For instance, SafeTraces can be added to lettuce during the washing process. If an outbreak occurs, the lettuce can then be traced back not only to the grower, but to the lot or batch, in a matter of minutes, not days of months, Guerville says.
“When the latest E. coli lettuce outbreak happened, the industry really struggled to find the root cause,” he says. “The reaction time was pathetic. When a windshield wiper gets recalled, the car company knows exactly where all the vehicles are and how to reach the owners. But with food, which we put in our bodies, we have absolutely no idea where it’s from or what condition it’s in”
That’s why SafeTraces is significant, he says. The traceability solution enables food companies to gain full transparency into the origin of what they sell and ultimately reduce recall costs. For instance, the last time there was a major romaine lettuce scare, millions of pounds of lettuce were destroyed as a precaution. But with a solution like SafeTraces, the next time there is an outbreak, it’s possible only a few hundred pounds will need to be removed from grocery stores and restaurants.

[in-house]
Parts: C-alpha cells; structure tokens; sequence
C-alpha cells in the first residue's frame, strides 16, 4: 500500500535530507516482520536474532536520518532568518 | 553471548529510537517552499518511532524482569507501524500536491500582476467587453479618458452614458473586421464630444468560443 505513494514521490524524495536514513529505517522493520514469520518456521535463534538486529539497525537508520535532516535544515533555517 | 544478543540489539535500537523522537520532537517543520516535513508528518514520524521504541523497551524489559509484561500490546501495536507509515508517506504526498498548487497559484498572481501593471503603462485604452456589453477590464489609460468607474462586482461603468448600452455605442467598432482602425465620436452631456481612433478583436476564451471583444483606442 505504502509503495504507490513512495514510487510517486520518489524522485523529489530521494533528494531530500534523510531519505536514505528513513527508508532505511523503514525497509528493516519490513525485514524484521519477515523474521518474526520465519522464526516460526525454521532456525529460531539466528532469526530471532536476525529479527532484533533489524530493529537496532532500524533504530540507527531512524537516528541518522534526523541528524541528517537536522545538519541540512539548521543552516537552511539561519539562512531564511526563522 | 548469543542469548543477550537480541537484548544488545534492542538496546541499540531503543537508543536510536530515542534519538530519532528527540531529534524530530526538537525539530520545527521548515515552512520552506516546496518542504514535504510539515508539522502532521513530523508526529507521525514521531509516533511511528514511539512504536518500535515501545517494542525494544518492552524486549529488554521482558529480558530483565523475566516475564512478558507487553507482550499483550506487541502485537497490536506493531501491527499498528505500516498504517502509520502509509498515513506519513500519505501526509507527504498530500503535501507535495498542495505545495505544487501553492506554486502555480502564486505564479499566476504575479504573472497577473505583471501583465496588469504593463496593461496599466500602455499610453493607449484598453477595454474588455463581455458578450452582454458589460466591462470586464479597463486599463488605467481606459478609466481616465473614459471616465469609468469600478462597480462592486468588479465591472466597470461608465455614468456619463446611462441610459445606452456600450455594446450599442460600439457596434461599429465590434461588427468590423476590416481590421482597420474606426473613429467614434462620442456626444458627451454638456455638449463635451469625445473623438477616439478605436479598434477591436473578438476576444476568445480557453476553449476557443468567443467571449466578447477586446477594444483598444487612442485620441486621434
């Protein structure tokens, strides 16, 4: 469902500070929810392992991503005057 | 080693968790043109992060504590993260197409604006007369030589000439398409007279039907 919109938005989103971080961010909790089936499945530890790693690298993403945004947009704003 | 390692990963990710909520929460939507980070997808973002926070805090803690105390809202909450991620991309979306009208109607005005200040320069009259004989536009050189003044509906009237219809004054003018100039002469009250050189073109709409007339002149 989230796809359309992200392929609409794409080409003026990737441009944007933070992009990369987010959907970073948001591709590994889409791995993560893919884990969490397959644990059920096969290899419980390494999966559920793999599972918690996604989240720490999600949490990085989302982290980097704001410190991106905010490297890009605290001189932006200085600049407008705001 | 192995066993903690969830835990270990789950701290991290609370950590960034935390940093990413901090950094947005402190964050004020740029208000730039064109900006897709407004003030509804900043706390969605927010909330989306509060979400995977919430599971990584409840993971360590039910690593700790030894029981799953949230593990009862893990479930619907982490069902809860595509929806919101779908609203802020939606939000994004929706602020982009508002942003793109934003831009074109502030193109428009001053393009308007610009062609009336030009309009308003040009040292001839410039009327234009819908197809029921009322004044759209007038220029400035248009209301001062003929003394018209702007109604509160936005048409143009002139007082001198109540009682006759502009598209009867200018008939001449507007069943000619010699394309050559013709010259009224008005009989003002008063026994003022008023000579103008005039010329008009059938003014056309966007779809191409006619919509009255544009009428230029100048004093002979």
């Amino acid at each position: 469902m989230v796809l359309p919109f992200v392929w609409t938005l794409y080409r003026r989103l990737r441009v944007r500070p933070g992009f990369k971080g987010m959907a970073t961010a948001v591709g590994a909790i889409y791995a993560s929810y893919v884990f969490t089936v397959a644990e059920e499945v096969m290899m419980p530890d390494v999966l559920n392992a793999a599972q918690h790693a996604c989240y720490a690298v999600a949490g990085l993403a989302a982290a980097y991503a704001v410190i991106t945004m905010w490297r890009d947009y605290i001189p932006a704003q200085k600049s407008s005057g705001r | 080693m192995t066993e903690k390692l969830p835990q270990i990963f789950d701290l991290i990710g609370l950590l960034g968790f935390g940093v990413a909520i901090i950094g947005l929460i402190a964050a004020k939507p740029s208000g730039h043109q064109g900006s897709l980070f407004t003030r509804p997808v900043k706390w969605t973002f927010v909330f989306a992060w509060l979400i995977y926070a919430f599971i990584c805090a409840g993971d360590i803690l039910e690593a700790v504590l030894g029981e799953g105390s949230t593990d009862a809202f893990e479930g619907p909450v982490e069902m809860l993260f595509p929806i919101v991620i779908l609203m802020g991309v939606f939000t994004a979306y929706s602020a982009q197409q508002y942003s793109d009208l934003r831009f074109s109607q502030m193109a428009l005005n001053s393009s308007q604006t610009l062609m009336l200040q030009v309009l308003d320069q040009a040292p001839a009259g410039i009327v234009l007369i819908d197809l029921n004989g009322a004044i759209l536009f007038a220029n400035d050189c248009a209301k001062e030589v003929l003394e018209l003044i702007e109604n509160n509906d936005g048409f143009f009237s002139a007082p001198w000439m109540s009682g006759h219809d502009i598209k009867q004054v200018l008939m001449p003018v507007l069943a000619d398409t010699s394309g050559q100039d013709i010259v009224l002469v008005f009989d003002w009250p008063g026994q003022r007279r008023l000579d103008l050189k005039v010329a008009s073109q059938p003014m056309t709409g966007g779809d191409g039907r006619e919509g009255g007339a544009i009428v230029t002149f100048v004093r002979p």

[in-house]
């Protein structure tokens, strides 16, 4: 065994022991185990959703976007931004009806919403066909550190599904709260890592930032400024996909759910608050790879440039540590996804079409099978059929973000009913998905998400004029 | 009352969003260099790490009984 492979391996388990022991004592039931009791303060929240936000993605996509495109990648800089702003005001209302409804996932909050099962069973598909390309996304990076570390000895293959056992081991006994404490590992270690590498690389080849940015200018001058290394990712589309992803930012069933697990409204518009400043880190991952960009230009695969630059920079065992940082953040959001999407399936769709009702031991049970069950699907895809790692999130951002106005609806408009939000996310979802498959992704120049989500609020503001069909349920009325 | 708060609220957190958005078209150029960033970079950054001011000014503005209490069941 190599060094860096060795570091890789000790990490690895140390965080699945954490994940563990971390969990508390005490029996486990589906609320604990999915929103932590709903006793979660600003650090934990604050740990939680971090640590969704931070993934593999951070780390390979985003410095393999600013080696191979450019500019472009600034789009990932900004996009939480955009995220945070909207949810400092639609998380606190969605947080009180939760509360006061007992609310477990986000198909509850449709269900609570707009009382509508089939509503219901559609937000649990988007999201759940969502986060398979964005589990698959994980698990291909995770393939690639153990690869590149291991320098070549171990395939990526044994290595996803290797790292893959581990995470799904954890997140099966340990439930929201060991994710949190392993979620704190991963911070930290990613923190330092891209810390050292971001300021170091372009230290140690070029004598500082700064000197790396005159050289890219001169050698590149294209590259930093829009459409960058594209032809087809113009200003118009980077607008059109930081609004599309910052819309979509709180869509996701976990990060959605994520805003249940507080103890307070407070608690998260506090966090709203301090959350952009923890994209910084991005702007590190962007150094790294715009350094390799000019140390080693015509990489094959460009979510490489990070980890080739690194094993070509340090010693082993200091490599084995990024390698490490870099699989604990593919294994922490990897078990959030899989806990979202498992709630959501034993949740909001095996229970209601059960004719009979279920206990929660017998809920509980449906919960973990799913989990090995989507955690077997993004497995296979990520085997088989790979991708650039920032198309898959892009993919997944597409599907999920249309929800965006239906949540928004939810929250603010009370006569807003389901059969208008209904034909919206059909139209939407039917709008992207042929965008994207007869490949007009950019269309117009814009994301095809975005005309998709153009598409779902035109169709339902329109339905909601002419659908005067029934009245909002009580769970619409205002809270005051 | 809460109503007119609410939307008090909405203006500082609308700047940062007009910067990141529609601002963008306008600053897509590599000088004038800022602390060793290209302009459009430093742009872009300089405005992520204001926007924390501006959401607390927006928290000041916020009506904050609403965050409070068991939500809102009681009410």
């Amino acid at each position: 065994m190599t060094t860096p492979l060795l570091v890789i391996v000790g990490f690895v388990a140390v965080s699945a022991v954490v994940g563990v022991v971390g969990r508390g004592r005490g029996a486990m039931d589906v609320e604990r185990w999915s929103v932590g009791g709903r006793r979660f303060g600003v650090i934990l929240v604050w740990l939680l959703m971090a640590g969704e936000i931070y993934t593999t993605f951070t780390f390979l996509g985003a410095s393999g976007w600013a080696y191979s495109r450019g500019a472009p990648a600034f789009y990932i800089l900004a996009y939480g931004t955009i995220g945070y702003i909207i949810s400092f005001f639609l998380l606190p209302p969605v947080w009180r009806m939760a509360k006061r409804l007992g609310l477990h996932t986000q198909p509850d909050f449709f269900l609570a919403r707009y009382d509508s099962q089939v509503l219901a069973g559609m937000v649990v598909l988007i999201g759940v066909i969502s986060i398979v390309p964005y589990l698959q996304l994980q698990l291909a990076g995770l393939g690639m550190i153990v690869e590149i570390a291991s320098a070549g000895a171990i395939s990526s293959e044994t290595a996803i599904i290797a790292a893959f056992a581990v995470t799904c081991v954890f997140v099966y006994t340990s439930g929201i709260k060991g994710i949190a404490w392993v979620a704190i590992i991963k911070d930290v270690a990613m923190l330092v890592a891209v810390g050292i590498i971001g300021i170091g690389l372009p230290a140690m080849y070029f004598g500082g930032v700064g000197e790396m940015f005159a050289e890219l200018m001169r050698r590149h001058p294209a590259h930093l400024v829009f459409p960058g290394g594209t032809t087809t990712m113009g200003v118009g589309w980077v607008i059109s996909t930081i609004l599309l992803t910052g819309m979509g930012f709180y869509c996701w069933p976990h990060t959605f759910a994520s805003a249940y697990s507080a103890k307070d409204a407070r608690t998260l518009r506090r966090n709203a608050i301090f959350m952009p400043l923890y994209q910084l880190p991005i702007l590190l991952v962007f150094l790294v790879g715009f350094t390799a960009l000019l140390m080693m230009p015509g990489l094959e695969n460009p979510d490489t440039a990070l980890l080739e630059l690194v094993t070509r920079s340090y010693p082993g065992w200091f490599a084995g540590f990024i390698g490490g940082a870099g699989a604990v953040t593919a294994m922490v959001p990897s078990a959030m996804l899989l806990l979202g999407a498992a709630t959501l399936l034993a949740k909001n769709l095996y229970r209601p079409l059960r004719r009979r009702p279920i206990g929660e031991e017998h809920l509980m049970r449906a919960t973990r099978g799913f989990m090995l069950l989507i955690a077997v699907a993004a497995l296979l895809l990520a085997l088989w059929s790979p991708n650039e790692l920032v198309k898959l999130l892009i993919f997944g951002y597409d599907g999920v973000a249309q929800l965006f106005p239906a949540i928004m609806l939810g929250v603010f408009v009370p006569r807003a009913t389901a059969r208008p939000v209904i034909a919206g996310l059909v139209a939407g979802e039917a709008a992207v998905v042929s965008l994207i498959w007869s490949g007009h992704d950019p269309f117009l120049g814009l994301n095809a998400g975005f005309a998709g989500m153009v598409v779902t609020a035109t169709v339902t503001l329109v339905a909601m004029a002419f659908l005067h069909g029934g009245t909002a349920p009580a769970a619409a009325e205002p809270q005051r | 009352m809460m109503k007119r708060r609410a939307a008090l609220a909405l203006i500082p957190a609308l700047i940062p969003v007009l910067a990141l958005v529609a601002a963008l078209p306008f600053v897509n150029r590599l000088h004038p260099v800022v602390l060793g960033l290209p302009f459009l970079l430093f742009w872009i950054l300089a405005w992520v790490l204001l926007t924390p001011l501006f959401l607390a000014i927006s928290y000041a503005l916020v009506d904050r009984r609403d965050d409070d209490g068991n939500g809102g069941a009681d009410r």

Beyond tracing the source of outbreaks, food companies also need to do a better job ensuing that their product are safe and free of pathogens from the outset. After all, the average cost of a recall can exceed $10 million in brand damage and lost sales, according to a study by the Food Marketing Institute and the Grocery Manufacturers Association.
Any technology that can test for pathogens faster, cheaper and more effectively has a bright future. That was certainly the thinking behind Clear Labs, which has raised $45 million in total from Menlo Ventures, Wing VC, Dentsu Ventures, Felicis Ventures and Khosla Ventures.